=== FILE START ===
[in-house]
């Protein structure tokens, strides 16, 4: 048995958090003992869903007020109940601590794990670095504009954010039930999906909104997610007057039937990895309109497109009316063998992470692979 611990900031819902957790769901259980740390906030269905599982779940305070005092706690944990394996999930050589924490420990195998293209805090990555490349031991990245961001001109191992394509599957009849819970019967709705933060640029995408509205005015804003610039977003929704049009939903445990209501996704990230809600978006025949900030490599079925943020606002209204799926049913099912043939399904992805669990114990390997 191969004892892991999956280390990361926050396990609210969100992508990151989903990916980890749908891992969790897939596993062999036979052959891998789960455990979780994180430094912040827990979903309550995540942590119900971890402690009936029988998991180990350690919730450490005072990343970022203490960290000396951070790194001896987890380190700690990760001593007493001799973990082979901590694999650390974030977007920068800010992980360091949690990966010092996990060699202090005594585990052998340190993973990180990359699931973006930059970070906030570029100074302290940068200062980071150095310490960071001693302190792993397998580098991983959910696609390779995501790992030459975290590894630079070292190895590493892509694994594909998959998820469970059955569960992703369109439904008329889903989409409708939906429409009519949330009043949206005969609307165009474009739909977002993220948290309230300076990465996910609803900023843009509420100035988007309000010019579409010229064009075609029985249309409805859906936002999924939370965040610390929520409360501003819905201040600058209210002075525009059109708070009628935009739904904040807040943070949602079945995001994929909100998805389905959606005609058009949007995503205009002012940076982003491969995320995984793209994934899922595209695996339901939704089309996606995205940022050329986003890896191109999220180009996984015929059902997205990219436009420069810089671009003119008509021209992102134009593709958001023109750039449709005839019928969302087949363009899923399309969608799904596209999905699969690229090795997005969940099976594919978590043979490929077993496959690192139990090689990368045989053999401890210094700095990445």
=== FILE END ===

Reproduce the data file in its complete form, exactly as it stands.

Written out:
[in-house]
């Protein structure tokens, strides 16, 4: 048995958090003992869903007020109940601590794990670095504009954010039930999906909104997610007057039937990895309109497109009316063998992470692979 611990900031819902957790769901259980740390906030269905599982779940305070005092706690944990394996999930050589924490420990195998293209805090990555490349031991990245961001001109191992394509599957009849819970019967709705933060640029995408509205005015804003610039977003929704049009939903445990209501996704990230809600978006025949900030490599079925943020606002209204799926049913099912043939399904992805669990114990390997 191969004892892991999956280390990361926050396990609210969100992508990151989903990916980890749908891992969790897939596993062999036979052959891998789960455990979780994180430094912040827990979903309550995540942590119900971890402690009936029988998991180990350690919730450490005072990343970022203490960290000396951070790194001896987890380190700690990760001593007493001799973990082979901590694999650390974030977007920068800010992980360091949690990966010092996990060699202090005594585990052998340190993973990180990359699931973006930059970070906030570029100074302290940068200062980071150095310490960071001693302190792993397998580098991983959910696609390779995501790992030459975290590894630079070292190895590493892509694994594909998959998820469970059955569960992703369109439904008329889903989409409708939906429409009519949330009043949206005969609307165009474009739909977002993220948290309230300076990465996910609803900023843009509420100035988007309000010019579409010229064009075609029985249309409805859906936002999924939370965040610390929520409360501003819905201040600058209210002075525009059109708070009628935009739904904040807040943070949602079945995001994929909100998805389905959606005609058009949007995503205009002012940076982003491969995320995984793209994934899922595209695996339901939704089309996606995205940022050329986003890896191109999220180009996984015929059902997205990219436009420069810089671009003119008509021209992102134009593709958001023109750039449709005839019928969302087949363009899923399309969608799904596209999905699969690229090795997005969940099976594919978590043979490929077993496959690192139990090689990368045989053999401890210094700095990445």